Can anyone explain the purpose of a 32 gig NVMe SSD? I think it’s quite an apple thing to install such a stupidly tiny drive into a computer, but on the other hand it doesn’t seem right. This can’t be a system drive can it? But what else could it be? This is like an impractical, high-speed USB drive that requires disassembly of the computer to remove…

  • @Magiccupcake
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    163 months ago

    Sounds like intels optane drives

    • @narc0tic_bird@lemm.ee
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      123 months ago

      More or less. Fusion Drive was introduced when high capacity SSDs were rather expensive. Although the SSD part had 128 GB iirc. Apple stuck with Fusion Drive BTO options for way too long and also nerfed it to 32 GB as evidenced here.

    • @Cocodapuf@lemmy.world
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      3 months ago

      Man, Intel seriously needs to license Optane out. That technology represents a new paradigm for digital storage. It’s simpler/cheaper to manufacturer than flash memory and its speed is more comparable to RAM than flash, it’s at least an order of magnitude faster than current nvme drives. It’s also three dimensional, so there’s potential to make super fast terabyte, even petabyte sized drives.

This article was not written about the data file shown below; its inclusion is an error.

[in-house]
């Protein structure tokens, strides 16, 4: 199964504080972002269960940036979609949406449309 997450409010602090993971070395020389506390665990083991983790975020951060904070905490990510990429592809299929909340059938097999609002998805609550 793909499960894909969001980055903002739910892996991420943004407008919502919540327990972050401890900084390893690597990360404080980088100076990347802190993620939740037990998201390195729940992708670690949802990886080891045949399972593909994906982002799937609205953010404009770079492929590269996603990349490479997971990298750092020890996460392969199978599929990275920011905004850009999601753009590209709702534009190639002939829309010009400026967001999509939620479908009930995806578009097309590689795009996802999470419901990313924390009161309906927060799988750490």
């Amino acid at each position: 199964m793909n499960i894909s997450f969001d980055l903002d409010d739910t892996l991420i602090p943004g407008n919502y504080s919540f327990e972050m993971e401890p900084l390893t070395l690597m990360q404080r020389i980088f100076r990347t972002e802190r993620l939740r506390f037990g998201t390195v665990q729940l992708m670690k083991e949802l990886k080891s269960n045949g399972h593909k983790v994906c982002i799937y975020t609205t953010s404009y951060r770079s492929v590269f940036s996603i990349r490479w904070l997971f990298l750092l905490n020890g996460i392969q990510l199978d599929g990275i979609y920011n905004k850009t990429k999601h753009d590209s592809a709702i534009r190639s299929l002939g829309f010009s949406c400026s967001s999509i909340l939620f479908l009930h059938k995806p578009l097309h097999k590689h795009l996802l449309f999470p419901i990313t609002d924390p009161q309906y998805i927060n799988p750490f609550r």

I wish the world was competing to make better Optane/xPoint drives like they are with flash, it’s a shame the tech is locked behind a patent…

      • @Ross_audio@lemmy.world
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        93 months ago

        As someone who has performed data recovery on optane systems. No, just no.

        There’s larger slow mechanical storage.

        Faster flash and xpoint storage

        RAM.

        Any device can use a level up to cache and appear faster.

        But RAM caching is generally better handled by the OS itself.

        Flash coaching isn’t an awful idea except when it goes wrong your back to “safety remove disk” being absolutely vital. So the OS needs to be aware and cutting power at the wrong time can kill your install.

        Every update says “so not turn off your computer” for a reason but the actual redundancy we now have is leagues better than 10 years ago

        God forbid one component in an optane chain becomes unreliable.

        Ultimately everything needs to run in RAM. Everything needs persistent storage. A non-standard middle step between persistent and volatile memory is best avoided.

        Xpoint was an interesting experiment but CXL replaced it. Ultimately the choice for data centres is to support more RAM. The additional RAM replacing the optane cache while the waits to be written is more compatible and predictable.

        You can now have terrabytes of RAM and if you rarely boot and have redundant systems. There’s need for the middle step.

        The cost of memory and SSD per gigabyte as a cache matters. But RAM error correction and other protocols give even more advantages to avoiding optane.